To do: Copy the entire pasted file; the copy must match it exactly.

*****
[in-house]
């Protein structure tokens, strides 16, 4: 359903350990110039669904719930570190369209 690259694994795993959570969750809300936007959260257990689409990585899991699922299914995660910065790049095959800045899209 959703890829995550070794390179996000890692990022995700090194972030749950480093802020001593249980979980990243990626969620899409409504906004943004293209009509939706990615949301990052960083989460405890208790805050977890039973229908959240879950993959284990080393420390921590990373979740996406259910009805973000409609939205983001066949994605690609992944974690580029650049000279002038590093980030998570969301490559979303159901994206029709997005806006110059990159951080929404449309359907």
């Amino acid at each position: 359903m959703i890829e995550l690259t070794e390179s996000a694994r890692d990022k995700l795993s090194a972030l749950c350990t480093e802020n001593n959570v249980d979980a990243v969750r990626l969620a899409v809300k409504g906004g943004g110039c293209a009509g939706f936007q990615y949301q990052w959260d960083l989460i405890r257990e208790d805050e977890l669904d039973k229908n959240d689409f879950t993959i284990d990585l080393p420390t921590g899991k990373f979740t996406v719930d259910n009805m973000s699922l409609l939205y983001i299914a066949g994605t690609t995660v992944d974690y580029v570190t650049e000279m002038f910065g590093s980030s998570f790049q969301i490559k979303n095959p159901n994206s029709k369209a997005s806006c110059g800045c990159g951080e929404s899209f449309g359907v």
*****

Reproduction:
[in-house]
């Protein structure tokens, strides 16, 4: 359903350990110039669904719930570190369209 690259694994795993959570969750809300936007959260257990689409990585899991699922299914995660910065790049095959800045899209 959703890829995550070794390179996000890692990022995700090194972030749950480093802020001593249980979980990243990626969620899409409504906004943004293209009509939706990615949301990052960083989460405890208790805050977890039973229908959240879950993959284990080393420390921590990373979740996406259910009805973000409609939205983001066949994605690609992944974690580029650049000279002038590093980030998570969301490559979303159901994206029709997005806006110059990159951080929404449309359907």
């Amino acid at each position: 359903m959703i890829e995550l690259t070794e390179s996000a694994r890692d990022k995700l795993s090194a972030l749950c350990t480093e802020n001593n959570v249980d979980a990243v969750r990626l969620a899409v809300k409504g906004g943004g110039c293209a009509g939706f936007q990615y949301q990052w959260d960083l989460i405890r257990e208790d805050e977890l669904d039973k229908n959240d689409f879950t993959i284990d990585l080393p420390t921590g899991k990373f979740t996406v719930d259910n009805m973000s699922l409609l939205y983001i299914a066949g994605t690609t995660v992944d974690y580029v570190t650049e000279m002038f910065g590093s980030s998570f790049q969301i490559k979303n095959p159901n994206s029709k369209a997005s806006c110059g800045c990159g951080e929404s899209f449309g359907v």